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Parental advice for the "MOMO" Challenge

By Anthonie Malley

Advice for parents from our Child Protection Officer

As you have probably seen there has been huge publicity surrounding the “MOMO Challenge” with its disturbing and frightening image popping up all over the internet.

What is the Momo Challenge?

Well the Momo challenge is the latest in a series of online challenges supposedly targeting children and young people via social media, encouraging them to add a “Curse Contact” (often via messaging services such as WhatsApp or gaming services).

The Momo character is a disfigured face with bulging eyes, attached to a bird’s body. It was originally designed as a prop named ‘Mother Bird’ three years ago for an art exhibition in Japan. Its scary stretched features make for a disturbing image that could easily upset or worry a younger child.

It is suggested that The Momo character makes contact on WhatsApp and online gaming platforms then the children/young people are supposedly encouraged to save the character as a contact. The children are asked to carry out challenges as well as being told not to tell other members of their family.

Of course, the evidence for this behaviour happening is limited — leading charities say there have been no reports of anybody receiving messages or harming themselves as a result and what seems to be happening is that the image is spreading because people are using the image in their profiles and parents/carers sharing warnings via the social media platforms perpetuating the myth.

There are reports on the BBC news network suggesting that the whole concept of the Momo Challenge is fake news but I know that this doesn’t reduce your worry.

The good thing that could come out of this potential online urban myth is the point of keeping your child safe while online.

Children are hearing about the challenge through numerous sources online, the coverage that is happening in the news and on social media which is also leading to old fashioned playground curiosity. It’s important to remember that the hype around these crazes often leads children to investigate for themselves even if they haven’t had direct contact.

There are lots of reasons for children to be drawn towards these challenges even ones that subsequently turn out to be nothing more than urban myth. The drama can be enticing especially when a popular Influencer or gamer is talking about it online.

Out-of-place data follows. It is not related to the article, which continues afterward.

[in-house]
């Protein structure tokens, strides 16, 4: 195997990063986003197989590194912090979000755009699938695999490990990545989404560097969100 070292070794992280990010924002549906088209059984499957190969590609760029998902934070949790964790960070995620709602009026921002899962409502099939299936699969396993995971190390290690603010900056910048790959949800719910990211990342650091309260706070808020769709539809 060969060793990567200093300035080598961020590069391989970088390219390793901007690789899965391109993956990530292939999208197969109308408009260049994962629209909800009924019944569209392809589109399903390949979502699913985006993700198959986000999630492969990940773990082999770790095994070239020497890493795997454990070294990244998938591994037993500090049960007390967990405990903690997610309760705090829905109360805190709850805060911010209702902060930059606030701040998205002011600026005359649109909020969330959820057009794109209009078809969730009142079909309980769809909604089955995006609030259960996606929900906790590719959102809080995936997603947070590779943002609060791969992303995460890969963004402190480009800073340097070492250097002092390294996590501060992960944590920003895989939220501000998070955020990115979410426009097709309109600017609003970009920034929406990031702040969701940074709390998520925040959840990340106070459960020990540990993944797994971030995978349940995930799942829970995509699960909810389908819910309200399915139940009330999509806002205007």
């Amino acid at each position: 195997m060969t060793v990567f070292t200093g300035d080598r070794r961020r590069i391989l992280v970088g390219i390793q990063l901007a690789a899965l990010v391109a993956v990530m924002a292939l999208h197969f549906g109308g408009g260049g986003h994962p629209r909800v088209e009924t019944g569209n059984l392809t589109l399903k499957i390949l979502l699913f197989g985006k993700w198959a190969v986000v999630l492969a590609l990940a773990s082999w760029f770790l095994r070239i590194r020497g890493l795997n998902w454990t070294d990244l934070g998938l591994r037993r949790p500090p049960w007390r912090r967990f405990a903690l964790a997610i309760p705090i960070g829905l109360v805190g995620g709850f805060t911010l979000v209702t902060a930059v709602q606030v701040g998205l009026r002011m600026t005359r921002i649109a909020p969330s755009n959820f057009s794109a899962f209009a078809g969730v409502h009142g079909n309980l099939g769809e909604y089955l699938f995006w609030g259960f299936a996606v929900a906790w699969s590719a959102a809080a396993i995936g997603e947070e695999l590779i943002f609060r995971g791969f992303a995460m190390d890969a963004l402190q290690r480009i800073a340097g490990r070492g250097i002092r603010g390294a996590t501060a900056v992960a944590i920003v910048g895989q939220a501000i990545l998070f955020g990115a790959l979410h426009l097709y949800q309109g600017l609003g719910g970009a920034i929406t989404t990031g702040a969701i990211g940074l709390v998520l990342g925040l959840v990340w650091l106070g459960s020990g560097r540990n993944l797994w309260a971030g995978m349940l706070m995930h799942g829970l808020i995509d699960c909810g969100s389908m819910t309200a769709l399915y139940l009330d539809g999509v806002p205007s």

With all this media attention there is no doubt that the Momo phenomenon has reached the attention of your child, so here is some advice that might help if and when your child brings it up in conversation.

  1. Although the Momo challenge appears to be more fear than fact, it’s important that you talk to your children about it. The best way to start is to ask a general question about whether they have seen anything online that upset or worried them. Explain that there are often things that happen online that can be misleading or frightening and that some things are designed to get a lot of attention.
  2. You need to follow your child’s lead — introducing the idea of the Momo challenge to a child who isn’t familiar with it might lead them to investigate. On the other hand, avoiding mentioning it won’t provide a chance for a good discussion. Take your child’s lead and whatever you decide about overtly talking about Momo, reinforce key safety messages such as never accepting friend requests from strangers, and never provide personal information online (address, school, siblings’ names etc.). And never feeling pressurised into doing any online that doesn’t feel right!
  3. Remember that curiosity is a natural part of growing up so please don’t blame them for being drawn to this sort of digital craze.
  4. Try to listen, keep calm and help them to recognise that however tempting these things may be to explore, it’s never sensible to be drawn in.
  5. Make sure you discuss online safety regularly, reinforcing that they shouldn’t accept friend requests or try to contact strangers via social media platforms or messaging apps. Ensure their privacy settings are updated, disable location sharing, and most importantly encourage them to talk to a trusted adult if they are troubled by anything they see online.
  6. As parents of younger children may also want to install YouTube Kids, a more controlled version of YouTube intended for families, for better control of what young children may come across online.

I hope this has helped a little for those out there who are concerned. This could be a well-orchestrated urban myth but if you would like more information please check out the following websites that can give advice on both online security and mental health awareness.

CEOP Website
Get Safe Online


Loretta Mooney
Safeguarding Officer
Hamilton Rugby Club

Updated 19:35 - 5 Mar 2019 by Anthonie Malley

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